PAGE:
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America Decides 2004 Kerry Machine and Concerns About Dean Sway Iowa Jews

January 21, 2004
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Jewish voters in Iowa turned to Sen. John Kerry in large numbers because of a well-oiled machine that targeted Jews — and because of ongoing concerns about Howard Dean, activists there say.

Alan Koslow, a Dean activist who hosted a caucus in West Des Moines — where many of the state’s Jews live — said he and his wife were the only Jews in the room Monday night voting for Dean, the former Vermont governor who was the early Democratic front-runner in Iowa.

“I was absolutely shocked,” Koslow said. “The Jewish vote went so completely to Kerry, from what I could ascertain. He made a strong impression.”

An evening for Jewish voters that Koslow hosted last week with Rep. Jan Schakowsky, a Jewish Democrat from neighboring Illinois, attracted far fewer people than expected.

“I expected 100; about 45 came,” he said. “About a quarter of those were people who supported other candidates and who were upset at Dean’s perceived positions on Israel.”

Dean once called for the United States to take an “even-handed” policy in the Israeli-Palestinian conflict and once referred to Hamas terrorists as “soldiers.”

Dean says he now regrets using the term “even-handed,” explaining that he simply had wanted to advocate greater U.S. involvement in the Middle East. He also says he used the term “soldiers” to justify Israel’s right to target Hamas leaders for assassination.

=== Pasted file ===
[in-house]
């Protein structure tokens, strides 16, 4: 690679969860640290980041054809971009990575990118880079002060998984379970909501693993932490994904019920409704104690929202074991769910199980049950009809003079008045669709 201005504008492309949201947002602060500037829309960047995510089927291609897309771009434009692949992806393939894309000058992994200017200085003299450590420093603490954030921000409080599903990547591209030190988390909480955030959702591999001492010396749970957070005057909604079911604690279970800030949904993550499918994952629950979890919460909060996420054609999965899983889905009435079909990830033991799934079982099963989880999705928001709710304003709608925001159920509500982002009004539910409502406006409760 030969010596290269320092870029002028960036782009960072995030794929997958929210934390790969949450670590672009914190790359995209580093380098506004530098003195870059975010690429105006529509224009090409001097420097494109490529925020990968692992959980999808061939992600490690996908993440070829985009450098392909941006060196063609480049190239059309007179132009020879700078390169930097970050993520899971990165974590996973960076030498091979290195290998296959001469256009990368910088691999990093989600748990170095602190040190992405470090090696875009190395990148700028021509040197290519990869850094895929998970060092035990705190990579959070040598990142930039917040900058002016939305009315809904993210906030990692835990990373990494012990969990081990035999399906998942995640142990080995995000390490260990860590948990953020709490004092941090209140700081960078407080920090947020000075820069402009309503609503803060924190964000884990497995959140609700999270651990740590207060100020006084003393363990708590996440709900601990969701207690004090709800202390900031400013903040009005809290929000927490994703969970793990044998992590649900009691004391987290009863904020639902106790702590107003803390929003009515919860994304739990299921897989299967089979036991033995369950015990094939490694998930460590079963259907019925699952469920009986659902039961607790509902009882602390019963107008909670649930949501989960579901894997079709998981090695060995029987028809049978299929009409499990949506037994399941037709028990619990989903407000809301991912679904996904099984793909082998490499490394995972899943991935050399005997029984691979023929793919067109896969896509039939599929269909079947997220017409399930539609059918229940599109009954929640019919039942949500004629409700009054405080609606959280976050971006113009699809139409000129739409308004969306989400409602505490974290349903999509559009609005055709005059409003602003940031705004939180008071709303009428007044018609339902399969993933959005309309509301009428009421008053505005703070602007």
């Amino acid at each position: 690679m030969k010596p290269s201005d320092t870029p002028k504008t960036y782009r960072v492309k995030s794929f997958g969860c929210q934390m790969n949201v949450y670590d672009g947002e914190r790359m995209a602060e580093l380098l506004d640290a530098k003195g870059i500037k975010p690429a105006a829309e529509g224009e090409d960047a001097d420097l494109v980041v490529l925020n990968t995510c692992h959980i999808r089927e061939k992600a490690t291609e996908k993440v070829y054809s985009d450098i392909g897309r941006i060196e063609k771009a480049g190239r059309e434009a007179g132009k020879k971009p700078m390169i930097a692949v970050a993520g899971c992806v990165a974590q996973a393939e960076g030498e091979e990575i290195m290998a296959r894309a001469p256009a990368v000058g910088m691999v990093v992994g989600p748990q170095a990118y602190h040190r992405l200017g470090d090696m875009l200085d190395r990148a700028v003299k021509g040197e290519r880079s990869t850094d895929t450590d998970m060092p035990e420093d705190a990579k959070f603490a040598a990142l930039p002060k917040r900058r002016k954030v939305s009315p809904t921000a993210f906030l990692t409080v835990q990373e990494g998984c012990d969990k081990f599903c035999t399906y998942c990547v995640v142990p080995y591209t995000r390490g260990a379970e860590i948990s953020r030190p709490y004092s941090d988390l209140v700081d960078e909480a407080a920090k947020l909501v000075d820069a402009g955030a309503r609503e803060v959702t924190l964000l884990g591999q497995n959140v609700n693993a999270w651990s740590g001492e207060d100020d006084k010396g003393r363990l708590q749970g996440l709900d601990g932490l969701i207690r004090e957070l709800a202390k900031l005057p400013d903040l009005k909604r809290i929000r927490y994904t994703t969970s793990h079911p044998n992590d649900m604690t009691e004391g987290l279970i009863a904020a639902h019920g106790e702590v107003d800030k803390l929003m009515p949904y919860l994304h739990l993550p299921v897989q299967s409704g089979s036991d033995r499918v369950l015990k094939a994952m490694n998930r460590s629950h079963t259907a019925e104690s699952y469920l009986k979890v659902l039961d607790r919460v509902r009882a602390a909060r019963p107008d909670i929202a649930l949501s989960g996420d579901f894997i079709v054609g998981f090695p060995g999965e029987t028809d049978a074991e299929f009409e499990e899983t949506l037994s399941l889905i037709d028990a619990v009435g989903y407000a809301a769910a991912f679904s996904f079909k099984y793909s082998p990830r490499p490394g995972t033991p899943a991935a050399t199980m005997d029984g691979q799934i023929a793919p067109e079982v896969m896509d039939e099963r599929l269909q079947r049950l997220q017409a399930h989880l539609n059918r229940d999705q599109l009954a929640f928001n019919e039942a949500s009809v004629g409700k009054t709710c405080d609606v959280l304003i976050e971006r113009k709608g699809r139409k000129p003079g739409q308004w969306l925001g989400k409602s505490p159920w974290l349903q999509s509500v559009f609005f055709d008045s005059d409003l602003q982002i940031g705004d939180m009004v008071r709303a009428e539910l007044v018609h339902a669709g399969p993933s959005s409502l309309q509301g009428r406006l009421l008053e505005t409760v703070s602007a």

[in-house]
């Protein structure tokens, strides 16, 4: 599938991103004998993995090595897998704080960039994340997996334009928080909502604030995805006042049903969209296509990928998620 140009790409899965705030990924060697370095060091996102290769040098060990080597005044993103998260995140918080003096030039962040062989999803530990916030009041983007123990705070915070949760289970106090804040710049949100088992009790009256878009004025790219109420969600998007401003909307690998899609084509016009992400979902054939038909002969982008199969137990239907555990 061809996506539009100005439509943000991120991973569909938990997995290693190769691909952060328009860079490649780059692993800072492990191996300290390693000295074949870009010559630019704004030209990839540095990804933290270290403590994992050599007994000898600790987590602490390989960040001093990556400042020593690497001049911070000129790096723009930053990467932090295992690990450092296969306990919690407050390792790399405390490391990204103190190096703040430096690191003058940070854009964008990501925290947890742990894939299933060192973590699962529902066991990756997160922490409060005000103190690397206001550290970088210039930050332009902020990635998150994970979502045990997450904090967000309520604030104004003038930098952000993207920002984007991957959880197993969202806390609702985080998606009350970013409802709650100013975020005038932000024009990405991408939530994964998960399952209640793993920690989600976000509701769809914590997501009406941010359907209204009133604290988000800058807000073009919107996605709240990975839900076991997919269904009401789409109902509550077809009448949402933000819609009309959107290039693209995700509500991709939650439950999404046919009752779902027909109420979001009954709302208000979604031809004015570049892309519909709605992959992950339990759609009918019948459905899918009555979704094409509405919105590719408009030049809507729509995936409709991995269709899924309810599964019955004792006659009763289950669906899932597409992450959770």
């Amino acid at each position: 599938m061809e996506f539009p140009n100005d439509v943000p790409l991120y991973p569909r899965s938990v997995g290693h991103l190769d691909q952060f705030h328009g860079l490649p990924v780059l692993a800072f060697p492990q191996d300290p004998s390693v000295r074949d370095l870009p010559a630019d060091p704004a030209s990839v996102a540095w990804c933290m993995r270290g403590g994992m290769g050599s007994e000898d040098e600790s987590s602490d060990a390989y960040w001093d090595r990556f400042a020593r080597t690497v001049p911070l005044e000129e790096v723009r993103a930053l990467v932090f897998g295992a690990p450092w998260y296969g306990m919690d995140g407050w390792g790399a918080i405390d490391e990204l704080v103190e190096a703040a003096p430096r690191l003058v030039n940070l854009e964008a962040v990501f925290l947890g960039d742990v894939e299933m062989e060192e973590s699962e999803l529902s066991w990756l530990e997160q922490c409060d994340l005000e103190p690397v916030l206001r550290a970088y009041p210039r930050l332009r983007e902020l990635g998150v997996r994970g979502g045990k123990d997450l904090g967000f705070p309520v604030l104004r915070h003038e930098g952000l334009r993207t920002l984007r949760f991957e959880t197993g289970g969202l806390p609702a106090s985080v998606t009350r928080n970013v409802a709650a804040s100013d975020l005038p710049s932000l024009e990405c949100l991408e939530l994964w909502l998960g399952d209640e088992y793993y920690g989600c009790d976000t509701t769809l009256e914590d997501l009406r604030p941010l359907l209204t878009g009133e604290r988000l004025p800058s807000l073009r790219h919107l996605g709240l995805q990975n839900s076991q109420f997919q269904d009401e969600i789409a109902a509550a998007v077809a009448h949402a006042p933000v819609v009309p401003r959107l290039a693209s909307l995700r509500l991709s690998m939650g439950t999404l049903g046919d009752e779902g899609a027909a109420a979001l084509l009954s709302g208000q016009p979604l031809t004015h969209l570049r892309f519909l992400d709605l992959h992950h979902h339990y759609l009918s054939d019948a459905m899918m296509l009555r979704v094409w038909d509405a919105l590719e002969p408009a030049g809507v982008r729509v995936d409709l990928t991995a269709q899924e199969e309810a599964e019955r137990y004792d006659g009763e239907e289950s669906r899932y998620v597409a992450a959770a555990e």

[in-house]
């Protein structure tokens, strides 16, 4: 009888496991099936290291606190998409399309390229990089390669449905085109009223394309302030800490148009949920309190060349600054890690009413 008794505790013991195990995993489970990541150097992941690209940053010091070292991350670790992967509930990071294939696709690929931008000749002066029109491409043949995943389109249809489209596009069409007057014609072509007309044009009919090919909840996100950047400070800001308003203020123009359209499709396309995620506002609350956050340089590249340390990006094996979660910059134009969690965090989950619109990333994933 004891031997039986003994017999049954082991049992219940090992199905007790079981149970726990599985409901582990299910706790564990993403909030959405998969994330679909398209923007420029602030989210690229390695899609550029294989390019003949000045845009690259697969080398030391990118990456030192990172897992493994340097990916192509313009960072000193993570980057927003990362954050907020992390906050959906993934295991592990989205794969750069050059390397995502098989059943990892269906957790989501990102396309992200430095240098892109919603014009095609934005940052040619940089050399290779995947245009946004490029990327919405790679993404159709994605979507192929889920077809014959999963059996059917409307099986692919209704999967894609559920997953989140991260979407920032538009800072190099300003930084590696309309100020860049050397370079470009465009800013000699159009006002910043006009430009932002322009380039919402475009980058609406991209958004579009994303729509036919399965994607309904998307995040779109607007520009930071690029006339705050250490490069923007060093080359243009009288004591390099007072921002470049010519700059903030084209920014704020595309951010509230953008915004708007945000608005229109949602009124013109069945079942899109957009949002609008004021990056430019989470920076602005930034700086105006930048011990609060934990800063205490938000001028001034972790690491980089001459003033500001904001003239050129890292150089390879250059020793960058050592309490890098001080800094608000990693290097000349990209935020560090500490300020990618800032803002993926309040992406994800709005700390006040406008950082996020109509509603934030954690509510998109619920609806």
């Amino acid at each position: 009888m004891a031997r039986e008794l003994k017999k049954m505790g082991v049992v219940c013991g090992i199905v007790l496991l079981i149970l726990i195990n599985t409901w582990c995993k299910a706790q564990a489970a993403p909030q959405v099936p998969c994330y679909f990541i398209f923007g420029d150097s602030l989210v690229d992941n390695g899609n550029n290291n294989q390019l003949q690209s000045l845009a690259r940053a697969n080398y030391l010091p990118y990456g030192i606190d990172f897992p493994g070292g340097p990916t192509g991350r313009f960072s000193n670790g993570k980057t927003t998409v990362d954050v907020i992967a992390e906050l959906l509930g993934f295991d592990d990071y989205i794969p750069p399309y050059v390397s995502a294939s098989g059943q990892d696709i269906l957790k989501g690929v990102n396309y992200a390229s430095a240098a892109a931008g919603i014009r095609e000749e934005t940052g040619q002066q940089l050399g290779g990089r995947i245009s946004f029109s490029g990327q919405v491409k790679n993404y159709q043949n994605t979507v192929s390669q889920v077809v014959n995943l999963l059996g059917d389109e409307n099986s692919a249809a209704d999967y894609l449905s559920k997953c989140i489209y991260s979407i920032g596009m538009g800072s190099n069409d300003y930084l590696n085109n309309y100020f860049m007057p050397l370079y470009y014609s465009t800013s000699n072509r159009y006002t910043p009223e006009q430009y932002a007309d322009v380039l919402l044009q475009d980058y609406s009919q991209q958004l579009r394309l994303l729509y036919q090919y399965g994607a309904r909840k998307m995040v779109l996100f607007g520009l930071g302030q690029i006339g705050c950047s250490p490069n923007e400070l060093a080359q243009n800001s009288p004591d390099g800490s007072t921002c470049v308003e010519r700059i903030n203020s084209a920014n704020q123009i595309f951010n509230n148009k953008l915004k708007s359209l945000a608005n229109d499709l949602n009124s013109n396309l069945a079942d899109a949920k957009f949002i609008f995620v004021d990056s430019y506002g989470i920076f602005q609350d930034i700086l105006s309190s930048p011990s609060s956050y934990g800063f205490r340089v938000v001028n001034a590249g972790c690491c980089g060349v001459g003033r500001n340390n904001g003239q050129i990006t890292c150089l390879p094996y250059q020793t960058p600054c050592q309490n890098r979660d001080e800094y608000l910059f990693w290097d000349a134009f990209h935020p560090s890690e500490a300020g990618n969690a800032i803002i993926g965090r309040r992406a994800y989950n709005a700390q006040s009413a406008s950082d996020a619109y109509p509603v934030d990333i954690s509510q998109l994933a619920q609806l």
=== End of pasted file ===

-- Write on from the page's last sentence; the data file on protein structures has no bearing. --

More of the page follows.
Schakowsky and Dean’s spokesman, Matt Dorf, made those points at the meeting in Iowa, but it didn’t help much on Monday night.

Israel played a role in her decision to back Kerry, but Lipsman said the bottom line for her, as for many Iowa Democrats, was that she believed Kerry’s extensive Senate experience and his background as a Vietnam War hero made him the best Democrat to challenge President Bush.

“Bottom line: He’s the one who can be elected in November,” she said.

Kerry told the crowd how he had shouted “Am Yisrael Chai” from atop Masada, and he was the only one of the three to invoke the Holocaust, when he called for more thoughtful U.S. involvement in human-rights issues.

Such particulars — and Kerry’s animated delivery — registered with the crowd.

“John Kerry has been to Masada,” David Moskowitz said at the synagogue event. “He knows the issues.”

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